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Tuesday, March 4
Updated: March 6, 2:38 PM ET
 
Sleepers to watch in 2003

By Gary Huckabay
Special to ESPN.com

You have your list of stars, and you have your list of duds. But what about the unexpected? Well for that, here's our list of top sleepers to keep an eye on for the upcoming season:

National League
Brandon Duckworth, SP, Philadelphia Phillies
Yes, he had a 5.41 ERA last year -- a combination of giving up more than a hit per inning, 26 home runs in 163 innings, and nearly four walks a game. But Duckworth has a very live arm, and the peripheral stats of a much better pitcher.

Duckworth struck out 167 batters in those 163 innings, and bad pitchers don't do that. If Duckworth can catch a few breaks on batted balls, he could have an amazing turnaround season. Add in a dose of new pitching coach Joe Kerrigan, and a new, improved Duckworth could be as important to the new-look Phillies as anyone.

John Patterson
Starting pitcher
Arizona Diamondbacks
Profile
2002 SEASON STATISTICS
GM IP W-L BB SO ERA
7 30.2 2-0 7 31 3.23

John Patterson, SP, Arizona Diamondbacks
In 1996, Patterson was one of the players ruled a free agent because of a loophole in the rules regarding the first-year player draft. He then spent the 1997 and 1998 seasons ripping apart the low minors, striking out 243 batters in 205 innings. Injuries struck, and Patterson missed most of the 2000 season recovering from elbow ligament replacement (Tommy John) surgery.

He's now 25 years old, two full years removed from his surgery, and has apparently regained his stuff. In a limited stint with the Diamondbacks, Patterson showed great mechanics, struck out 31 batters in 30 2/3 innings, walked only seven, and provided an occasional flash of dominance. The unlimited ceiling that made Patterson so attractive as an 18-year-old free agent is most definitely back. There's some risk here, but there's also the possibility of a legitimate star.

Marcus Giles, 2B, Atlanta Braves
The forgotten prospect and prodigal defensive son is primed for a big year. Giles had an extremely taxing 2002 where he fought personal tragedy and nagging injuries, but he's still got an incredibly quick and explosive swing, he's only 25 this May, and it's easy to forget just how good he's looked over the years:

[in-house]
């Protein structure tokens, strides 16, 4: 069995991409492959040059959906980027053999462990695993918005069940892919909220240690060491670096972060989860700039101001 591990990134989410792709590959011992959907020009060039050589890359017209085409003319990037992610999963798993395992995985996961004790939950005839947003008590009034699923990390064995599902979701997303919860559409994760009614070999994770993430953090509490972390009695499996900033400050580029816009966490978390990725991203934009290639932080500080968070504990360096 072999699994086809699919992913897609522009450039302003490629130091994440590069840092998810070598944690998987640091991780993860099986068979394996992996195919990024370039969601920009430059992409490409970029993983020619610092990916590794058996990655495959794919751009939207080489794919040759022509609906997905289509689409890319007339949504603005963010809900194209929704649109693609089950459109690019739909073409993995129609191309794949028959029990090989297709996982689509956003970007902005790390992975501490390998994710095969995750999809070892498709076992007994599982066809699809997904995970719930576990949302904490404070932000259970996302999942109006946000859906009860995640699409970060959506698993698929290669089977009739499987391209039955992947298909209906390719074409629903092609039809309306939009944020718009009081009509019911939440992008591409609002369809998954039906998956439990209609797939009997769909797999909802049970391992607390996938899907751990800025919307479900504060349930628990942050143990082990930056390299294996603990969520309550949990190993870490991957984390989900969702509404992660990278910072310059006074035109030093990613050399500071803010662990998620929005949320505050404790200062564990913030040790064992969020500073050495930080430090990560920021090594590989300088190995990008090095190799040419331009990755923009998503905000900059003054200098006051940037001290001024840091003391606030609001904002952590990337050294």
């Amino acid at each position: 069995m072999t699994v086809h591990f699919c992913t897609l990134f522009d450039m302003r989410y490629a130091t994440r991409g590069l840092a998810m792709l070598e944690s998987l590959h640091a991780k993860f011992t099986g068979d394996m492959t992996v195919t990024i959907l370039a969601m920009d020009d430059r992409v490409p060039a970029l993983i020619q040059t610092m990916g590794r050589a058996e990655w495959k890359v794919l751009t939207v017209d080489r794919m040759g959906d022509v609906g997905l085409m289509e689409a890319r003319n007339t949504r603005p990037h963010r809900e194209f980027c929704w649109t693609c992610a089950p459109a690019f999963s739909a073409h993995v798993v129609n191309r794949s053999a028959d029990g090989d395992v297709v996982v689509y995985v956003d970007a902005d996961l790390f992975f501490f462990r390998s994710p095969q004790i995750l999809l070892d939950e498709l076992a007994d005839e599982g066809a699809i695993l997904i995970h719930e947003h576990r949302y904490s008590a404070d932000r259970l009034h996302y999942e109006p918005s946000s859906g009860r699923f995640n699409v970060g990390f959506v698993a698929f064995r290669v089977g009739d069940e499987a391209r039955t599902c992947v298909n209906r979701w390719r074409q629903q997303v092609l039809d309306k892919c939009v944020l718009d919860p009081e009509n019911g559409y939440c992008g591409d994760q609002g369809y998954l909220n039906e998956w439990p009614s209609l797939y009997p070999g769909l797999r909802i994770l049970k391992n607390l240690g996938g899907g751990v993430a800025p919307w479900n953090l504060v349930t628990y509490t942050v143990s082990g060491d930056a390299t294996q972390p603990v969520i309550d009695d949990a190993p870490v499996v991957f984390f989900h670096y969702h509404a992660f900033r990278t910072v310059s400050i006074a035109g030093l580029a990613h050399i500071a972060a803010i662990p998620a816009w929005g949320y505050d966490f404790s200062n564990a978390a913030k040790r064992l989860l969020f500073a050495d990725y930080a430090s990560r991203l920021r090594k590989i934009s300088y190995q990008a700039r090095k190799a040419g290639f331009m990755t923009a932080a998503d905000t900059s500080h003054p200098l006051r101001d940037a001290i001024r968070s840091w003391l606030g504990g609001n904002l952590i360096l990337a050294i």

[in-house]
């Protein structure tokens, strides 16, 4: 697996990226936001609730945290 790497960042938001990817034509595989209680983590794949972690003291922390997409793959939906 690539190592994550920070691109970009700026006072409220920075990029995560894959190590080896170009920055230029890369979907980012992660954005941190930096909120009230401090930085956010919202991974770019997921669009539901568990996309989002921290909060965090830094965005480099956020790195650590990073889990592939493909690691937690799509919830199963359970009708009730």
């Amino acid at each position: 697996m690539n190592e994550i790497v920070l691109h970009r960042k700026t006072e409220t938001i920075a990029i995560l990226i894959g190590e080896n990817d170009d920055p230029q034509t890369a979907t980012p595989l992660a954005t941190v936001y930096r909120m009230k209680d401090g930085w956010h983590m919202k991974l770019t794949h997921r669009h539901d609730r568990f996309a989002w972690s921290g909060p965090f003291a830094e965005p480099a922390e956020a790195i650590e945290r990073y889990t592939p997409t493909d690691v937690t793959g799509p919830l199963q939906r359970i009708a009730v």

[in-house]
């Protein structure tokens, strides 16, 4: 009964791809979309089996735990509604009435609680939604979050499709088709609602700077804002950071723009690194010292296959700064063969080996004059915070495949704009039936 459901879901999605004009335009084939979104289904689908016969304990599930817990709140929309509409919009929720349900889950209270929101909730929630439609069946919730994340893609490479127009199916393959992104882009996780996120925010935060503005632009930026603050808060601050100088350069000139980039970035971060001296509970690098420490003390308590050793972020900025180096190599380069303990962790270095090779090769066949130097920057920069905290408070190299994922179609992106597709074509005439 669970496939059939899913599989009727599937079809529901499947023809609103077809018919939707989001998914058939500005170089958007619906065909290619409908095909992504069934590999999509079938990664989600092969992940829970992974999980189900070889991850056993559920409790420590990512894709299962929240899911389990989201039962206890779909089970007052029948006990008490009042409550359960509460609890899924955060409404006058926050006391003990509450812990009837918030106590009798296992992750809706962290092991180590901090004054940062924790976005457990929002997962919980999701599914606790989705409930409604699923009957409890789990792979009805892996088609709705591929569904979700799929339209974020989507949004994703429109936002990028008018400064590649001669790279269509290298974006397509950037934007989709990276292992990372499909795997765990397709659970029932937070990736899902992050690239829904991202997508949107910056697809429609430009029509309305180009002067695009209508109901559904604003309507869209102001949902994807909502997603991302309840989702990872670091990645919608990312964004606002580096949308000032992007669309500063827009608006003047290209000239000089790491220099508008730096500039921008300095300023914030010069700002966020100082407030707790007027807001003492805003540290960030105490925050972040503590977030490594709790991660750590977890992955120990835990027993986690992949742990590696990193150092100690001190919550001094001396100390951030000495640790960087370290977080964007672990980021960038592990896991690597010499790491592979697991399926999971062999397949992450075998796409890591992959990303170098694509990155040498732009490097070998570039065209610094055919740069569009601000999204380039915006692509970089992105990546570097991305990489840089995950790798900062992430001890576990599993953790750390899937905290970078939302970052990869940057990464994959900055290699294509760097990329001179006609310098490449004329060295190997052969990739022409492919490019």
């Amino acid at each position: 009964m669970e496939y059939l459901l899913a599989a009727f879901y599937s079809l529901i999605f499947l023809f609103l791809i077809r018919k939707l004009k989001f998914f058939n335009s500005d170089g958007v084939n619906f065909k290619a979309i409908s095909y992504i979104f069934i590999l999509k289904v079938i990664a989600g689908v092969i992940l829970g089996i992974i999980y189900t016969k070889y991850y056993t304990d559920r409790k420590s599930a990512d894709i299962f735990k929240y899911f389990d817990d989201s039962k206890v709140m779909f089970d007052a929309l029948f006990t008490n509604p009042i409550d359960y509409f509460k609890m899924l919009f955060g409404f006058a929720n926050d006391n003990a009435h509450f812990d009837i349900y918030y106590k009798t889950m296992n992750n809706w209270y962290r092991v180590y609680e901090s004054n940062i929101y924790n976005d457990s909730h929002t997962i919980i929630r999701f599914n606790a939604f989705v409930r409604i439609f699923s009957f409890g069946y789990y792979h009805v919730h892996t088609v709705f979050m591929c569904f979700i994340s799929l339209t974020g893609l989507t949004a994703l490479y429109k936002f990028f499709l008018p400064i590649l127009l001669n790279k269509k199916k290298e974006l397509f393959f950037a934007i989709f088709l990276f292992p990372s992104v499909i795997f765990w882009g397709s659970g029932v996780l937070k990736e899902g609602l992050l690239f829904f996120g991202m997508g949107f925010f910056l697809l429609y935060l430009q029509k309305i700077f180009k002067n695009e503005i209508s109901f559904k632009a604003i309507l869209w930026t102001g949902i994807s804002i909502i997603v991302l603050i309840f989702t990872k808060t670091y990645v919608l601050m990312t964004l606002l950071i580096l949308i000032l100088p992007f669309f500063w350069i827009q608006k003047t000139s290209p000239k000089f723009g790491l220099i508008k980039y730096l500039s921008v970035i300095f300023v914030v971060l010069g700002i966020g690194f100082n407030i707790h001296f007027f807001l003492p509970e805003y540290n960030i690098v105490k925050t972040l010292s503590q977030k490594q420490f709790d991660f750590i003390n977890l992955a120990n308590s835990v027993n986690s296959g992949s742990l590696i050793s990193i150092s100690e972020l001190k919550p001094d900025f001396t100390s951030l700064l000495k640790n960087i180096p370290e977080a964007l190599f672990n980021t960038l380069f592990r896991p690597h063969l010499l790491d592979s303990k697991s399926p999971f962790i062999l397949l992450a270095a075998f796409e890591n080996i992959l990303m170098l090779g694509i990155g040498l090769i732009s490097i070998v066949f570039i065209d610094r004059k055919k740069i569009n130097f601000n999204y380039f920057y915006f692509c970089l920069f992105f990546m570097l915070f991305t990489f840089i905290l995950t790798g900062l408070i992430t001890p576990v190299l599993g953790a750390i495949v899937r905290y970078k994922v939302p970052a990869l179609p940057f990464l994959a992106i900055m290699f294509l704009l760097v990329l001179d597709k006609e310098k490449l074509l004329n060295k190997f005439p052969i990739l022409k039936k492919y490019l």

Year Team Level BA OBP SLG
1999 Myrtle Beach High-A .326 .393 .513
2000 Greenville Double-A .290 .388 .472
2001 Richmond Triple-A .333 .387 .488
2001 Atlanta MLB .262 .338 .430
2002 Richmond Triple-A .322 .385 .452
2002 Atlanta MLB .230 .315 .399

Giles has shown he can hit for average and power, has a pretty good command of the strike zone, and is just entering his early prime. If he gets the opportunity, he could turn into one of the very best players in baseball over the next three to five years. Giles will eventually hit; whether he's playing second base, third base, or elsewhere.

Javier Valentin, C, Milwaukee Brewers
You may notice a couple of trends among these sleepers. One obvious trend is guys coming back from some sort of nasty, usually acute injury. Valentin falls into another category: Guys Who've Shown A Range of Talent in the Majors and Minors Who Are At or Near Their Peak And Play on Bad Teams.

Valentin's hit in the minors, including a respectable-but-not-mindblowing .286/.346/.501 in Triple-A Edmonton last year. He's 27 this year, and has shown flashes of potential throughout a long minor league career. Now he's on a club where he'll be competing with Robert Machado, Keith Osik, Cody McKay, and Joe Lawrence for playing time.

Valentin's not going to be a star, but he could bust out and hit .260-.270 with 20-25 home runs, if everything breaks his way. The Brewers would certainly welcome that kind of pleasant surprise.

Derrek Lee, 1B, Florida Marlins
It's probably not fair to list Lee as a 'sleeper.' He hasn't gotten much press, partially because he's been playing in front of a lot of empty seats, and partially because the park that happens to contain those seats isn't precisely a hitters' paradise.

Before we even take Lee's impressive defense into account, he's one of the better first basemen in baseball, falling right between Jeff Bagwell and Richie Sexson according to the EqA rankings at Baseball Prospectus. Lee is durable -- he's missed only four games over the last three seasons -- will turn 28 in September, and unveiled a new part of his game -- speed -- during the 2002 season, when he stole 19 bases. Not bad for a 6-foot-5, 245 pound first baseman playing in the relative obscurity of Miami.

Michael Barrett, C, Montreal Expos
As a 22-year-old rookie in 1998, Barrett was a hot property -- a catcher who hit .293/.345/.436. It's four years later now, and Barrett finally had a second good year after floundering with nagging injuries and a slow bat for three years. His 2002 season was pretty much on par with his rookie year, and he now enters his prime years on the upswing. He's no longer young enough to be considered a prospect, but he is entering a phase of his career where he can expect to turn a few doubles into home runs, and generally hit with more authority.